WASHINGTON — Mary Buchzeiger describes herself as a proud Republican who was drawn to President Trump's business-friendly philosophy. But the president's plan to impose sweeping tariffs on $50 billion of products from China now threatens to cripple ...
Those testifying on Tuesday morning included executives from the solar cell and module manufacturer SolarWorld Americas, the wind turbine maker American Superconductor Corporation and the United States Steel Corporation, all companies that say they have had intellectual property stolen by Chinese actors and have assisted in the Trump administration’s investigation into unfair Chinese trade practices. In March, the United States trade representative determined that the Chinese had violated American intellectual property, a finding that gave Mr. Trump the authority to impose tariffs and other restrictions.
Many business owners pleaded with the administration to be even tougher on China and help protect their businesses against foreign competition. Cory Watkins, the president of Schumacher Electric, which manufactures car battery chargers and jump starters primarily in North America, asked the administration to include more of the company’s finished products in the tariff list.
Mr. Watkins said the company had learned in the last few weeks that one of its biggest customers had signed a contract with a Chinese manufacturer that Schumacher Electric has sued for stealing its intellectual property. Without the tariff protections, Mr. Watkins said, “we still run the risk of the very problem we’re facing today, which is Chinese companies taking our intellectual property, copying it and selling it to our own customers.”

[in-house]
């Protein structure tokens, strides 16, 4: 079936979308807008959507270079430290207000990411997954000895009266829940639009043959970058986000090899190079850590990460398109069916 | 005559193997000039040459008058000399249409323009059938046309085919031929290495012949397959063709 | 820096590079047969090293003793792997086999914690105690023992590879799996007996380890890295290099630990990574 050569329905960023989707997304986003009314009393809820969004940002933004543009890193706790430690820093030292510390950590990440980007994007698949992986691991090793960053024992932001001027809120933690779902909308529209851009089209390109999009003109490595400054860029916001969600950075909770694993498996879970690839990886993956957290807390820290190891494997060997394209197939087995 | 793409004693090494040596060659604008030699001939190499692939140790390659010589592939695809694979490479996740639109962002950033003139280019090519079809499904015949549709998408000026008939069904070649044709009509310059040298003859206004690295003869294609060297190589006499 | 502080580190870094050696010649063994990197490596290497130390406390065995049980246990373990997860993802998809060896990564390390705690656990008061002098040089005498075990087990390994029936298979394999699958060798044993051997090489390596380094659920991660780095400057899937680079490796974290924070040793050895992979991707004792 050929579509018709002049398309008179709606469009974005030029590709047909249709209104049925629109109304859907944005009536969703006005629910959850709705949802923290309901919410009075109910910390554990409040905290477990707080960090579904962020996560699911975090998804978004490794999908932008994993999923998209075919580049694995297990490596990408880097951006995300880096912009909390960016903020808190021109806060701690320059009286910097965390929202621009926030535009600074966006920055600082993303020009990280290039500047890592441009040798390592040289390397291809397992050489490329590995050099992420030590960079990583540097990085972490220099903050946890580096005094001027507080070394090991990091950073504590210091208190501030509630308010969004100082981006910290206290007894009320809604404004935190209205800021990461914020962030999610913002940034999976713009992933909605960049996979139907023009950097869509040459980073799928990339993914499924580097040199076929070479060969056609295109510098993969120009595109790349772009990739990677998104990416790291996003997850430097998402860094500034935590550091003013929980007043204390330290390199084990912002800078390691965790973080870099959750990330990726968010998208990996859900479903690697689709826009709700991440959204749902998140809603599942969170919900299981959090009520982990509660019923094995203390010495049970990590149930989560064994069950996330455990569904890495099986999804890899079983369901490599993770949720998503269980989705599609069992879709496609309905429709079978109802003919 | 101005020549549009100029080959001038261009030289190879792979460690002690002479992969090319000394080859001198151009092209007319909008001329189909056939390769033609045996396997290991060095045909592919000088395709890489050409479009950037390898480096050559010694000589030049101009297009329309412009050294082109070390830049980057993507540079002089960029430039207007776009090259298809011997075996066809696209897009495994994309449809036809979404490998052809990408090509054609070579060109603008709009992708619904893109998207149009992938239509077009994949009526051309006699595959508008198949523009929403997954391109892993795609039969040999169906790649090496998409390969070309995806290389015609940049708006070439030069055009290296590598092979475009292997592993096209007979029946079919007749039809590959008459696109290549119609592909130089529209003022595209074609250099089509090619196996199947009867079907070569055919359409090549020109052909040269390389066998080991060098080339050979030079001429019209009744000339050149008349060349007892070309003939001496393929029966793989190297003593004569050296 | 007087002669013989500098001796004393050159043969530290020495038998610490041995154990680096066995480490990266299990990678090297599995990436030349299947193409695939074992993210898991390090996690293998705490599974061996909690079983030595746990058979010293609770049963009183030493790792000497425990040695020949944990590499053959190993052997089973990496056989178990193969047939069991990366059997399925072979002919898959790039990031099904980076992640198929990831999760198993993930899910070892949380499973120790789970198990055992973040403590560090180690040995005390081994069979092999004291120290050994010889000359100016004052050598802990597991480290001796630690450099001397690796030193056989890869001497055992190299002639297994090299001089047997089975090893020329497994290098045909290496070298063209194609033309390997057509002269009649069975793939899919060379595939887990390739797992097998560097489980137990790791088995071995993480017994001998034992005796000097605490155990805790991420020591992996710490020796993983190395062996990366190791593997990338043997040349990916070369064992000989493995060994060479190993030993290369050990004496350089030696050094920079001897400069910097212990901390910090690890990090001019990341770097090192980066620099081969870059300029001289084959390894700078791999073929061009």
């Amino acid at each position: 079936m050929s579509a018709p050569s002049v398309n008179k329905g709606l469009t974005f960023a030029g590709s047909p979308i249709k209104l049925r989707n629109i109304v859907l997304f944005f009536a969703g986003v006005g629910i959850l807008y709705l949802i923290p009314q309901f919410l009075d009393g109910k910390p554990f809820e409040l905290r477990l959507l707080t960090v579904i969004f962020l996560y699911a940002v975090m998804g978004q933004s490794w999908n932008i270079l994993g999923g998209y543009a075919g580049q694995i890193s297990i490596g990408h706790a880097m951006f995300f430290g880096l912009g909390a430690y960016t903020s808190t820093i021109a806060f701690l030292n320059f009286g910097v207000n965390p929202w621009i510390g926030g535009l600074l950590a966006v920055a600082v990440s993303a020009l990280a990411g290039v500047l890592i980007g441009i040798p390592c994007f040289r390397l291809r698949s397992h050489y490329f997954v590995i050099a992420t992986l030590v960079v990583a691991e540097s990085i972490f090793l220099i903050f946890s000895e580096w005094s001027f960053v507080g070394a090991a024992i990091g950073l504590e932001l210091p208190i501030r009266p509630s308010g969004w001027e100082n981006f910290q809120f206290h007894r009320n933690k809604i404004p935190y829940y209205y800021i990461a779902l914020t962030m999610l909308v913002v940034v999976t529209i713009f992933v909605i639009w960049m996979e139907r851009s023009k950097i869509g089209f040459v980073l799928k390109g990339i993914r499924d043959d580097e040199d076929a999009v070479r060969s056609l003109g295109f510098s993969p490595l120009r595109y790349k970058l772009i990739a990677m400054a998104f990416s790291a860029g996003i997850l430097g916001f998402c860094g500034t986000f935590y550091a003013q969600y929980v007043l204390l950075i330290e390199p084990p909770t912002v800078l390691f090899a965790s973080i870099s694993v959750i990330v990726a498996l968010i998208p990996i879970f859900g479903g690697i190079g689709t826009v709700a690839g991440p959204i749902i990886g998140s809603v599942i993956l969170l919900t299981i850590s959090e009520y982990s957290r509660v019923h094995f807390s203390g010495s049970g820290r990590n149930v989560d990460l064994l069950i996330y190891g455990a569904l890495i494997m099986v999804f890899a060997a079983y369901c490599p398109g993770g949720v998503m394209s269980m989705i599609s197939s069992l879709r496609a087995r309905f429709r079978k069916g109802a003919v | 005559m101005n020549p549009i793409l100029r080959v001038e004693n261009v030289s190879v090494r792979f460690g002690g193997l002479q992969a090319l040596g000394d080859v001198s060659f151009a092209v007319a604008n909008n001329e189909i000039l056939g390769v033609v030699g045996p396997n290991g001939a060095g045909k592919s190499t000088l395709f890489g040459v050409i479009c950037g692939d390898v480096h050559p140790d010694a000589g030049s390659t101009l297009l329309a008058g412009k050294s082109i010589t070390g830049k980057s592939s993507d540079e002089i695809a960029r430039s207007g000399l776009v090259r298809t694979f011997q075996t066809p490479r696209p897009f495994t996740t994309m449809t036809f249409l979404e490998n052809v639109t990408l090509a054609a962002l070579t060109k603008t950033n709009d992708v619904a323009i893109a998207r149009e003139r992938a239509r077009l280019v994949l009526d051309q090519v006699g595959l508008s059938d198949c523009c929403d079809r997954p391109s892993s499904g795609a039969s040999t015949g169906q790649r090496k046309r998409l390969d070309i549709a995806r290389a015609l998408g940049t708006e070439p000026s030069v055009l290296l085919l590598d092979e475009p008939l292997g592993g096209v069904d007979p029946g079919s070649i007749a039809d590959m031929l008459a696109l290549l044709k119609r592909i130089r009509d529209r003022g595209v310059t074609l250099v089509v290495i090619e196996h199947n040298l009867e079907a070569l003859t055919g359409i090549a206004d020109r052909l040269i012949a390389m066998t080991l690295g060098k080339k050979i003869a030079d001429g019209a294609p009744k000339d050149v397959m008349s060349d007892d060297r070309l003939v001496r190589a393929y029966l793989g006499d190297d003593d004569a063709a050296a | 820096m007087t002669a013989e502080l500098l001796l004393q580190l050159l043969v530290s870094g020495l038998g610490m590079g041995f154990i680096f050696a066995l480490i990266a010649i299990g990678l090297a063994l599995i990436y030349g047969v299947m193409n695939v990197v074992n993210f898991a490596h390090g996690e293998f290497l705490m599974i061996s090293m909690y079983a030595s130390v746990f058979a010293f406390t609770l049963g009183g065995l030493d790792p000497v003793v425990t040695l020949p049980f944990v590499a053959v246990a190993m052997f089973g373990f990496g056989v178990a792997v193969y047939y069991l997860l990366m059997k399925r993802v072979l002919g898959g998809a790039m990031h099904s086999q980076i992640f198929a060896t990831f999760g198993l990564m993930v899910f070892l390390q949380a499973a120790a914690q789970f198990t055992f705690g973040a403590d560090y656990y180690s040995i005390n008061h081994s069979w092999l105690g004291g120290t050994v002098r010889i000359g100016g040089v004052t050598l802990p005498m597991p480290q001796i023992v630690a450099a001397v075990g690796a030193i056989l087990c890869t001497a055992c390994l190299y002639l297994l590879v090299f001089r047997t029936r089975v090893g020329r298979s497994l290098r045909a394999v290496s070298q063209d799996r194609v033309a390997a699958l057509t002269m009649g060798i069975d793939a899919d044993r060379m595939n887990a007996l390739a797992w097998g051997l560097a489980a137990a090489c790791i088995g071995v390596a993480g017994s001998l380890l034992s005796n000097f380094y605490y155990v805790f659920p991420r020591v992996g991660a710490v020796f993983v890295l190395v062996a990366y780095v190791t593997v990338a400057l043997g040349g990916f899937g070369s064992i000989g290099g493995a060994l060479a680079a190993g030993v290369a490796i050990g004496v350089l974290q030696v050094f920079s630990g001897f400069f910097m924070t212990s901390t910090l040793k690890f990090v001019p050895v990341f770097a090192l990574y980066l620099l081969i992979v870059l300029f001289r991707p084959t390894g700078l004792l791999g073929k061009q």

Companies caught in the tariffs cross-fire, like the electronics retailer Best Buy and the TV streaming device maker Roku, protested that they would face higher prices to import products from China and that those costs would ultimately be passed on to American consumers. Michelle Erickson Jones, a Montana farmer and a member of the trade lobbying group Farmers for Free Trade, complained that trade tensions were already costing American farmers, who were facing canceled orders of soybeans and wine and seeing perishable shipments held up in Chinese ports.
Representatives from Chinese business groups argued that the proposed tariffs were arbitrary, were inconsistent with World Trade Organization rules and put millions of American jobs tied to trade with China at risk. “Should the U.S. implement the proposed action, it will lead to nothing but confrontation between the two countries,” said Jian Tan, a representative of the China Chamber of International Commerce.
The Trump administration has said it devised its tariff list to remove goods that were vital to American consumers. But in the process, many economists say, the administration ended up targeting the imported parts and machinery that businesses depend on to run American-based operations.
Ms. Buchzeiger’s company, Lucerne International, used to source more products from within the United States. But when the financial crisis hit, her American suppliers started to fold, and the company had to look abroad. The company supplies 28 parts for the Jeep Wrangler, which Lucerne sources from seven manufacturing facilities in China, she said.
business casual business business lease business insider business card business english business facebook business model canvas business class business intelligence